Dangerous and Moving (The Pitt News)Time of publication: 02.11.2005
|Rocks Like: Abba (with teeth) |
Relationship takes a turn for the best
Three years ago, a pair of teenage Russians dressed in Catholic school girl uniforms burst onto the American music scene going 200km/h in the Wrong Lane and raised eyebrows with their pop anthem to lesbian love and persecution, "All the Things She Said." They were Tatu (a play on feminine Russian demonstrative pronouns translated roughly as "This female acts upon that female"), individually known as Lena Katina and Julia Volkova.
Since then, a lot has happened with the Tatu girls — most notably, they outed themselves as fake lesbians, something long suspected as a PR ploy set up by their manager at the time. Now after all that time spent in the tabloids and away from the recording studio, the Tatu girls are back with their sophomore English language release, Dangerous and Moving, an album that seems a mixture of the real lives of Lena and Julia and the stage personas that made them controversial.
After a brief intro of the title track, which actually is the last track on the album, Dangerous and Moving opens with "All About Us," an us-against-the-world anthem in the same vein as "All the Things She Said" and "Not Gonna Get Us" from the first album. The song tries to silence the media hype and rumors concerning their sexuality, relationships, disputes and drug use that followed the girls after their emergence, letting the world know that they are still together and as strong as ever.
Though they have stated publicly that they are not in a relationship, they still play the part, to a degree, for much of the album. They subdue many of the lyrics so that their friendship is stressed over physical love or else looking back to 2002 as if that were a time when they were together but have since fallen apart. Many of the songs follow a theme of reconciliation between Lena and Julia and their fears over possibly having lost one another’s love.
"Love Me Not" and "Friend or Foe" stand out as the most sexually ambiguous of this type and are two of the best tracks on the album, aside from "All About Us," the true hit, with the Lena and Julia transitioning between light poppy harmonies and angst-filled, metal-like shouts.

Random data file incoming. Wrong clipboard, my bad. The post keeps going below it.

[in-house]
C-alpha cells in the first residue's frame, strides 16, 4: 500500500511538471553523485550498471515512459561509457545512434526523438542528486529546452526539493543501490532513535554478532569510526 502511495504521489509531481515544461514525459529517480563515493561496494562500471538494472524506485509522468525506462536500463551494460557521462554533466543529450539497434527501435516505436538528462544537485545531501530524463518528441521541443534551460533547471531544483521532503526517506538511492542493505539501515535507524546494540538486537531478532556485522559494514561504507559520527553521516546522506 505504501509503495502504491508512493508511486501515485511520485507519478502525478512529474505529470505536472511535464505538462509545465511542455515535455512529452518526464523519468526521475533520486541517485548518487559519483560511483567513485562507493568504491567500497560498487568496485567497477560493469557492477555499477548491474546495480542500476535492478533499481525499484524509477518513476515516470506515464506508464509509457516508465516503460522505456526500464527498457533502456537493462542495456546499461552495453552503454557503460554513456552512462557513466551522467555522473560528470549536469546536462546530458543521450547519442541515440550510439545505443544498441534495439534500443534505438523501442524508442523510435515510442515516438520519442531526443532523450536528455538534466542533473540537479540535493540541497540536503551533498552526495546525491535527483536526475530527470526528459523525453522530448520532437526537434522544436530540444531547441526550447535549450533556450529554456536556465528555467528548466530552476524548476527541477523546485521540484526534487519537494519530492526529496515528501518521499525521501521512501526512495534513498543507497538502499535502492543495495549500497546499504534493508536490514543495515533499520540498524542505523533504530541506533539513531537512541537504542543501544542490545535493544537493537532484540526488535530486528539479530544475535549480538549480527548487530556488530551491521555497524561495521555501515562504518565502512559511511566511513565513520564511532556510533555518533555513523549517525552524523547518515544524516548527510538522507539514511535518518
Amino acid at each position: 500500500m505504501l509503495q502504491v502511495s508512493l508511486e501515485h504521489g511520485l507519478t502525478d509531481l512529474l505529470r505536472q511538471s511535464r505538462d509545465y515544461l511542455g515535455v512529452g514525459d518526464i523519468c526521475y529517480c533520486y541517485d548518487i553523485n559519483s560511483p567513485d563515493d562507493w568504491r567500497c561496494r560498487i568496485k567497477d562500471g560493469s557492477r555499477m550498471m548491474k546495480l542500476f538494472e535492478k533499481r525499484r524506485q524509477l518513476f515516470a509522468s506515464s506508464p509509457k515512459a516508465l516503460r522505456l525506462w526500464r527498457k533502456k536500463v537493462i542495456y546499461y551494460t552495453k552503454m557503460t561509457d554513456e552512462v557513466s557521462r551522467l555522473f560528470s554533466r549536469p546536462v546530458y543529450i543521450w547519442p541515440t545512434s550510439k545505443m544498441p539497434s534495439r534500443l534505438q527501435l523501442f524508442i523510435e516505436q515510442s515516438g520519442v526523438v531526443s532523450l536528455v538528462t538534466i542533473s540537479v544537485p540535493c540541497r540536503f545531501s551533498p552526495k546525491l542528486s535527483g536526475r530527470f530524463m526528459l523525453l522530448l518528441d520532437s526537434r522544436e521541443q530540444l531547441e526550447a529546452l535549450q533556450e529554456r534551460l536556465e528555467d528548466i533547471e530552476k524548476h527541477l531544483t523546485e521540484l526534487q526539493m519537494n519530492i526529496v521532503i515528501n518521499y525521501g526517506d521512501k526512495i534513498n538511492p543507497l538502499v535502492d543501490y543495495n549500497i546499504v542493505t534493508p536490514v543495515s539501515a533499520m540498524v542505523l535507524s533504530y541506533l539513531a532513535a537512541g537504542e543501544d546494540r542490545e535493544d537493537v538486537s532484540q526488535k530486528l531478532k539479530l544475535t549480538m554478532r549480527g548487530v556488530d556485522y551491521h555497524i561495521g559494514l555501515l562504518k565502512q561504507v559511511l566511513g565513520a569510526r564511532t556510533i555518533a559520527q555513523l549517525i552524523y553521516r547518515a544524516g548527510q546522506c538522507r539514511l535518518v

In many of the songs, Tatu returns to the synthetic techno pop rock that filled much of their last album. Songs like "Perfect Enemy," "Sacrifice" and "Dangerous and Moving," while containing no deep lyrical value, are carried by their sheer catchiness, the alto harmonies of Lena and Julia and the dance club quality of the beat.
Tatu include one song in their native Russian on the otherwise fully English album. With a steady rhythm and passionate vocals, "Obezyanka Nol" (Monkey Zero), a song about being caged for their love and reminiscent of the "All The Things She Said" video, is powerful enough to have most English-speaking listeners emphatically shouting "I’m Monkey Zero, You’re Monkey Zero" in Russian without even understanding the lyrics.
Several guest musicians also make appearances of Dangerous and Moving with Sting lending his bassist skills to the song "Friend or Foe," which was penned by David Stewart from The Eurythmics. Also performing on the album is Richard Carpenter, of The Carpenters fame, doing arrangement and conducting strings on the Backstreet Boys-worthy tune "Gomenasai" about lost love and regret.
While Dangerous and Moving comes with the same general teenage pop rock feel of their first album, it is clear that Tatu used the interim period between the albums to mature and refine their sound. Their lyrics are deeper and their use of techno rhythms takes a backseat to vocal harmonies. They give enough vacuous pop and hyped pseudo-lesbianism to appease fans of their last album while hinting at a more serious sound that may emerge in the future.
The album cover to Dangerous and Moving seems to tell their tale. It shows Lena and Julia looking at a chalk body outline on the street. Perhaps after going 200km/h in the Wrong Lane it’s time for the girls to step back, look at the problems that moving at such speeds has brought them, look at themselves and move forward.
Rating: 4,5 stars out of 5
The Pitt News, pittnews.com
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